What Are The Symptoms Of Scalp Eczema?
Symptoms of scalp eczema can vary depending on your age, general health, underlying cause, and severity of the condition. For some, the disease is just a mild nuisance.
For others, it can cause significant symptoms that interfere with daily life.
Depending on the condition causing their symptoms, people with scalp eczema often experience:
- Greasy patches of thick, yellow, pink, or red scales
- Flaky skin, or scales that flake off when they are scratched
- Crusty skin
- Itchy scalp
- Dry scalp
- Red skin
- Burning skin, tender skin, or skin pain
- Infection-prone skin
- Thick, leathery skin
- Cracking skin
- Blisters or bumpy rash
“Scalp eczema” may not be limited to the scalp.
Symptoms may appear on the head or hairline, on the sides of the nose and cheeks, on the eyelids, eyebrows, ears, upper chest and back, genitals, and underneath the breasts.
An infant with cradle cap may have symptoms on their scalp, face, upper chest, back, and sometimes in the diaper area or armpits.
People who have weakened immune systems are more likely to develop severe cases, with symptoms of eczema appearing on multiple parts of their body.
Scalp Eczema vs. Dandruff
Dandruff is a common skin condition with symptoms limited to the scalp, hairline, eyebrows, and facial hair.
It can result in an itchy scalp or scaly, crusty patches on the skin that flake off when they are scratched.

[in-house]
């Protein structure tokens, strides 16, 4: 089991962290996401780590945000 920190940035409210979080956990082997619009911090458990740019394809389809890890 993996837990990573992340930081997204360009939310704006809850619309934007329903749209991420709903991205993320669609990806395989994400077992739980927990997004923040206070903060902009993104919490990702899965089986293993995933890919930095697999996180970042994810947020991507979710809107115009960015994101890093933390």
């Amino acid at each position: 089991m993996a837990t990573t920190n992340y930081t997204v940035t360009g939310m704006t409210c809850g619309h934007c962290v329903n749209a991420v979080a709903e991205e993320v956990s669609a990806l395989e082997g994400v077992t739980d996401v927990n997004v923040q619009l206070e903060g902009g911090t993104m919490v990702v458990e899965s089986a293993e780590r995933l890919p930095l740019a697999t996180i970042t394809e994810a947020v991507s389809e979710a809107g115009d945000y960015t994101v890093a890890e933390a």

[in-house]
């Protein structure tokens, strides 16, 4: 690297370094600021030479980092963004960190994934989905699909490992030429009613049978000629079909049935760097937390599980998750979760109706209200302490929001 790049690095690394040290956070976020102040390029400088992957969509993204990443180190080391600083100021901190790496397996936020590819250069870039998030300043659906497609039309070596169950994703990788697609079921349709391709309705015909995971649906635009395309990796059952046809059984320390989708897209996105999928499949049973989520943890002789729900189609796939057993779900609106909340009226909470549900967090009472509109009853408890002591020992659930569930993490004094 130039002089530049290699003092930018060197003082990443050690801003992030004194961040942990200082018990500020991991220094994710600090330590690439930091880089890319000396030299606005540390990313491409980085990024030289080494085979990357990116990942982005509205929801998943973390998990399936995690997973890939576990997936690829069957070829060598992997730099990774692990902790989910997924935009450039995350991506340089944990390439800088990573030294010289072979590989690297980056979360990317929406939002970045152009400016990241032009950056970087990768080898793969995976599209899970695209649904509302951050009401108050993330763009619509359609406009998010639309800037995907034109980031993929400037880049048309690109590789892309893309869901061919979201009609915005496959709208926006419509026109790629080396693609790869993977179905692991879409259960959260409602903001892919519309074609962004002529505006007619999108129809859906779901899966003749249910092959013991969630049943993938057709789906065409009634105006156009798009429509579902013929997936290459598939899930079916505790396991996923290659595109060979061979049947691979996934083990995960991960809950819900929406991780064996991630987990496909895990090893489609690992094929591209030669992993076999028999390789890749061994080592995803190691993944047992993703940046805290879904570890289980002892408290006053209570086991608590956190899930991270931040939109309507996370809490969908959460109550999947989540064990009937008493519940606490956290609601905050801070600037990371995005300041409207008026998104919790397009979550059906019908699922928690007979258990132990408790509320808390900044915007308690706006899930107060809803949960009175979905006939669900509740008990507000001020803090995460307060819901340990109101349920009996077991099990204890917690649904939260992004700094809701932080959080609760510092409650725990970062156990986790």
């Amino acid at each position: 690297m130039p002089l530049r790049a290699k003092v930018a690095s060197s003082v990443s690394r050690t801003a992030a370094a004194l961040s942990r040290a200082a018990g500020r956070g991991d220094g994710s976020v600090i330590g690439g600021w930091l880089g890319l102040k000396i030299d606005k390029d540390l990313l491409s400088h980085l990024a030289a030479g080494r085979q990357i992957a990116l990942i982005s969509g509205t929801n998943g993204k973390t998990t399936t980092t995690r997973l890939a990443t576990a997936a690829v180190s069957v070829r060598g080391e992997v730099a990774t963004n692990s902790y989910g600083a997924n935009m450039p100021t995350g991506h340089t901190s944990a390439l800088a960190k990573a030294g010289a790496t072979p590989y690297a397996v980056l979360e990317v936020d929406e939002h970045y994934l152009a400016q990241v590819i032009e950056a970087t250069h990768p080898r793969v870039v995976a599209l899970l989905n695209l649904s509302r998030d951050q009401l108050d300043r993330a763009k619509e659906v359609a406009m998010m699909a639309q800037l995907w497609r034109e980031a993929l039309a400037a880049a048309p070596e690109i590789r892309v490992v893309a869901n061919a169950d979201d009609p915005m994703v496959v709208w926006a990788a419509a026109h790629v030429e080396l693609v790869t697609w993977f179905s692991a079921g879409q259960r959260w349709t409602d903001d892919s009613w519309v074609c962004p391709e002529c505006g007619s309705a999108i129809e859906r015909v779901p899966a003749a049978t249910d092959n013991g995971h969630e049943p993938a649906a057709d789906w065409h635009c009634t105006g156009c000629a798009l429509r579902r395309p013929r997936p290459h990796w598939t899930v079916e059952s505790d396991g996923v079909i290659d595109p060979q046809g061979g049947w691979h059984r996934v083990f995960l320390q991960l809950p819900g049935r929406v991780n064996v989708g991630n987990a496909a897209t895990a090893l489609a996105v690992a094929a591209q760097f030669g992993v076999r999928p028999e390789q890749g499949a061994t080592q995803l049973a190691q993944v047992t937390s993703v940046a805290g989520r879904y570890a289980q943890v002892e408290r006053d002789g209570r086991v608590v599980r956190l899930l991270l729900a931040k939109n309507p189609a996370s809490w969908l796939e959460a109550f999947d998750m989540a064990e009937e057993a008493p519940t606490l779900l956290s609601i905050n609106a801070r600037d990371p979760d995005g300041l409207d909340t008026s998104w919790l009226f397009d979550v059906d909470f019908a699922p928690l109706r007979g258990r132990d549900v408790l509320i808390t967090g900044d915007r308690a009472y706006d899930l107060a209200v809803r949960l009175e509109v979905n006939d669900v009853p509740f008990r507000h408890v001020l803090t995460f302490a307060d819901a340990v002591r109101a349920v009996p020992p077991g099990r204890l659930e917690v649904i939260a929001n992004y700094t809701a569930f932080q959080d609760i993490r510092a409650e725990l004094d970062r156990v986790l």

In general, dandruff causes small, dry flakes, but not the thick, greasy patches and flakes of scalp eczema.
However, there is some overlap.
Most dandruff is a mild form of seborrheic dermatitis, but occasionally, irritant contact dermatitis, allergic contact dermatitis, or other skin conditions like ringworm or psoriasis cause similar symptoms.
Scalp Eczema vs. Scalp Psoriasis
Scalp eczema and scalp psoriasis can look very similar, but a trained dermatologist or other healthcare provider will be able to tell the difference and suggest the correct treatment.
It sometimes requires a skin biopsy to tell the difference.
Patients with both conditions can have red, scaly skin, but those with psoriasis have thicker, drier skin, and silvery scales.
People with psoriasis may experience soreness or pain as a part of their condition, and may find that their skin is more challenging to treat than those with eczema.
If you or your child are experiencing symptoms of seborrheic dermatitis—or another form of scalp eczema—make an appointment with a trained healthcare provider to help manage your condition.
A dermatologist or your primary care physician can help determine the cause of your symptoms and suggest the right treatment.
At your appointment, your doctor will ask you questions about your scalp condition, family history, and any allergic reactions you may have to environmental triggers.
They will note your symptoms and examine your skin, and may take a small biopsy.
Once you have a diagnosis, your doctor may recommend an appropriate mix of prescription medications, over-the-counter products, and lifestyle changes to treat symptoms and give you long-term control over the condition.
For some, this is a chronic condition that can cause long-standing symptoms or recurrent flare-ups even with treatment.
Even in these cases, there are treatment options that can minimize flare-ups and keep your symptoms manageable.
Risk Factors and Triggers
Although anyone can develop eczema at any age, symptoms of seborrheic dermatitis most often affect infants, or people 30-60 years old.
For adults, scalp eczema can be triggered by stress, hormonal changes, exposure to cold or dry air or changing temperatures, certain medications, and exposure to strong fragrances, dyes, or other irritants.